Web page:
Woodrow Hathaway Jr. is finding its a lot easier to work with doctors as a medical-practice administrator than to butt heads with them from time to time as the top executive of a hospital. A longtime hospital administrator, he is now the chief financial officer for Cornerstone Health Care, a group practice with about 200 doctors in High Point, N.C.
Some folks think Ive gone to the dark side, said Hathaway, 58, joking about the move from his former post as chief executive officer of 25-bed Chatham Hospital in Siler City, N.C. But its fun, especially when youre actually working for the doctors, and theyre not banging on you.
He joins a number of top hospital executives who have made dramatic midcareer changes by transitioning to the world of medical-group practices (Oct. 23, 2006, p. 24). For many of these executives, the skills developed as a hospital administrator are easily transferable to group practices, observers note.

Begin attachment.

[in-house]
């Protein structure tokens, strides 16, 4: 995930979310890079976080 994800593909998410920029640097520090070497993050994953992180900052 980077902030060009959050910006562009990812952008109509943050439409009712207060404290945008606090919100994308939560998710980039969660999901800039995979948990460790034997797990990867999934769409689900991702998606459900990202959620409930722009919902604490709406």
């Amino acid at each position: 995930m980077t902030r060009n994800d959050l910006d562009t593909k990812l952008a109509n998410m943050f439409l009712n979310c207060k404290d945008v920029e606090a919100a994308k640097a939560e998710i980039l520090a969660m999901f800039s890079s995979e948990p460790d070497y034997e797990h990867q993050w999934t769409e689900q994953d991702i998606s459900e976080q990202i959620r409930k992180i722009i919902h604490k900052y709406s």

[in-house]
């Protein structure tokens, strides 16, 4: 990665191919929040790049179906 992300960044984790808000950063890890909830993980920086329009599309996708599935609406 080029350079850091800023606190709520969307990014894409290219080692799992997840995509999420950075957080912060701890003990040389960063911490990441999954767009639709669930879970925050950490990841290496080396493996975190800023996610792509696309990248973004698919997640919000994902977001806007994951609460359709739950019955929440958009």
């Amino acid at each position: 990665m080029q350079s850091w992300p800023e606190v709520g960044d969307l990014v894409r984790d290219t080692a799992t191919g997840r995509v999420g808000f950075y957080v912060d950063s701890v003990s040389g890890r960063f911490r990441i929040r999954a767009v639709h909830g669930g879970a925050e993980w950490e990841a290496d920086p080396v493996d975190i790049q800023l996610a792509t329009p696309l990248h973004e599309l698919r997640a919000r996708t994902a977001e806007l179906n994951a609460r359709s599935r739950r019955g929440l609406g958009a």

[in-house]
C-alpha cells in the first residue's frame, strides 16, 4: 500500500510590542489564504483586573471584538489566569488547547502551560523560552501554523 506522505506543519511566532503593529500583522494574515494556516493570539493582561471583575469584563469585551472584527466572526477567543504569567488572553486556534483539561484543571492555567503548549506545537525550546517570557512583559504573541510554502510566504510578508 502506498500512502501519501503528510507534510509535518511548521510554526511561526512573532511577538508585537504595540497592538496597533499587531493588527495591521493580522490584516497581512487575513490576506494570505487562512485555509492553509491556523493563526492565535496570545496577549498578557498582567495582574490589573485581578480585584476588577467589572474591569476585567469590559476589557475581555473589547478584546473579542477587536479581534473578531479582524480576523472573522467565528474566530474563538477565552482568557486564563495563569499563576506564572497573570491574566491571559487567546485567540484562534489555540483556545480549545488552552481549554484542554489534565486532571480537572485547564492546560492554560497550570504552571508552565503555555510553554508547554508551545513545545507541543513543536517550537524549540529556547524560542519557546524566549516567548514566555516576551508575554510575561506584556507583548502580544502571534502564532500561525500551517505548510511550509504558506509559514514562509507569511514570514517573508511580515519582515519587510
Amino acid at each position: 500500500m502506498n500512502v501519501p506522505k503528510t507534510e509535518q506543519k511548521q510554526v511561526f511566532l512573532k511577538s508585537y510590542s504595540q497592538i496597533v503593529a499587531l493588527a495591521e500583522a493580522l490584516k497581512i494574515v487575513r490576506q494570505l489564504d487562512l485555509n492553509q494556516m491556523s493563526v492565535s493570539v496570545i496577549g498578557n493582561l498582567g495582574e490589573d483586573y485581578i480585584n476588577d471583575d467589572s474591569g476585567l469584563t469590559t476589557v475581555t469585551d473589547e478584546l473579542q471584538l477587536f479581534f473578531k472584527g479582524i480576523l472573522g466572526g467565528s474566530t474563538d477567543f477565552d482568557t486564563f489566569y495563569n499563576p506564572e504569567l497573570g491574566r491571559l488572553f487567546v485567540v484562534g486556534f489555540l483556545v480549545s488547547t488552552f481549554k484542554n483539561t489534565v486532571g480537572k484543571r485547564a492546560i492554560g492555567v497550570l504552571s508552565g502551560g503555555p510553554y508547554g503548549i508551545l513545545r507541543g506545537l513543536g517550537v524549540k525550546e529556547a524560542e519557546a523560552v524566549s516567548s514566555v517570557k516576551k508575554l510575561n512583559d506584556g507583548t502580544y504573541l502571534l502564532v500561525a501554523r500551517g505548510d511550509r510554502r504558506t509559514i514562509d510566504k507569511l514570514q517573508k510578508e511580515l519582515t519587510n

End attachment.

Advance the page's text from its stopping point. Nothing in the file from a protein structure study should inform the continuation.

Since arriving at Cornerstone last fall, Hathaway has helped add size and bargaining clout to Cornerstone, which has merged three other group practices into the large multispecialty operation that is wholly owned by its physician-partners. Cornerstone operates 40 offices, mostly in High Point, and all of its offices are within a 40-mile radius, Hathaway said.
Asked about the differences between hospitals and his current role, he said, I think the challenge for any physician practice these days is reimbursement. And thats where we are able to enjoy some benefits. We merged three practices since Ive been here, and that gives us more bargaining power (in negotiating managed-care contracts). Stand-alone physician practices get hammered by managed-care companies.